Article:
On the conference call, Flatley said that Illumina "will honor the obligations we have under the existing ALL agreements and to give to those third parties particular rights to the technology in specific market segments. None of those agreements, we think, preclude Illumina from doing exactly what is our goal with respect to the technology, which is very directly focusing into the sequencing marketplace overall."
Several analysts responded to the earnings results by raising their target price on Illumina's stock, but also expressed some lingering concerns.
Goldman Sach's Isaac Ro increased his price target to $73 from $65, but kept a Neutral rating on the company "given a lack of tangible near-term catalysts to support a materially above-consensus view on Illumina's organic growth potential. In addition, we continue to have a cautious stance on the 2H outlook for US government austerity," he said in a research note today.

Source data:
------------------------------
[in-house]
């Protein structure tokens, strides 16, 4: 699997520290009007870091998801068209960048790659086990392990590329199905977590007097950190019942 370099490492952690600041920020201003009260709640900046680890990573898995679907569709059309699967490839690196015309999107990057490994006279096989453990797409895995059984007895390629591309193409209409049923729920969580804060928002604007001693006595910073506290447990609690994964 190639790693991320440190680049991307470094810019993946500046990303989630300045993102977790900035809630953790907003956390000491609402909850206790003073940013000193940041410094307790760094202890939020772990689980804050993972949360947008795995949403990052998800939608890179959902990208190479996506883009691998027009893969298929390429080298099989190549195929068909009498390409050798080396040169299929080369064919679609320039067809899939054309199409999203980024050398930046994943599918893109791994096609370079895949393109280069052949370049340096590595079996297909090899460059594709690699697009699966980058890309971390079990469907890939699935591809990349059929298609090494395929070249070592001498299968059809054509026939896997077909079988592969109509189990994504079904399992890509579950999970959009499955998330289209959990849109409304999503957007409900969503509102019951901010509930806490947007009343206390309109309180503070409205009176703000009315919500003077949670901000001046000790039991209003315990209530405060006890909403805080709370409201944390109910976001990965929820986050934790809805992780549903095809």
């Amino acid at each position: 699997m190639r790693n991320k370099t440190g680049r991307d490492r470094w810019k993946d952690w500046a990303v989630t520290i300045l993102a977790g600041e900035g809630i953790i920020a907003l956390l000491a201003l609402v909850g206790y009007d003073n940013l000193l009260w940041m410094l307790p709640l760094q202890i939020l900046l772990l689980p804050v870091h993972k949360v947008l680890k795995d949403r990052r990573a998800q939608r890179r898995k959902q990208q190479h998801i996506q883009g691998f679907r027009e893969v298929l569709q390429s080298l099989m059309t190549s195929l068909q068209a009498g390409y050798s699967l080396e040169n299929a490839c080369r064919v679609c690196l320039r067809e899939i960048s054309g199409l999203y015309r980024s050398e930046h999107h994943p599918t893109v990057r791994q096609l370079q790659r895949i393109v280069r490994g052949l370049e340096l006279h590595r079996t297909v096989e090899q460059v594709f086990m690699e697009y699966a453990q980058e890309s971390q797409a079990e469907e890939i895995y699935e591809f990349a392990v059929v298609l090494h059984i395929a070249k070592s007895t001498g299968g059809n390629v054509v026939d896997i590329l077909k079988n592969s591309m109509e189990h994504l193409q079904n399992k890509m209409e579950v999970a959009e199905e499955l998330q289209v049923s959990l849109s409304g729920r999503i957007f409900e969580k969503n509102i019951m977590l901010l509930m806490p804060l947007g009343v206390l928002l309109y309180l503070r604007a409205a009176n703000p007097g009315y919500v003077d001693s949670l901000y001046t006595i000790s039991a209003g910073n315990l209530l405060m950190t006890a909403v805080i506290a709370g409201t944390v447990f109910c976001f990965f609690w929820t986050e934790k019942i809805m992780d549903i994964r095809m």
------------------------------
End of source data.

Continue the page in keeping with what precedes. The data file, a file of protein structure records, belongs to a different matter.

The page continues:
Sung Ji Nam of Cantor Fitzgerald increased her price target to $63 from an earlier target of $53 and said Illumina "remains ahead of the curve on the competitive front, with timely and relevant technology improvements … and strategic expansion into the diagnostic arena." Diversification into markets outside the academic space "is taking place faster than we expected (representing approximately 40 percent of shipments YTD vs. about 30 percent last year)," she added.
But, she said, "we are not sure whether Illumina can sustain its revenue growth momentum, and if medium-term catalysts (HiSeq 2500 output upgrade in 2H, MiSeq Dx for [cystic fibrosis], Verinata ramp pre-IVD kit development) can match the significant benefit from the HiSeq 2500 new product/upgrade cycle this year."
Shares of Illumina on the Nasdaq were up 11 percent in afternoon trading at $81.76.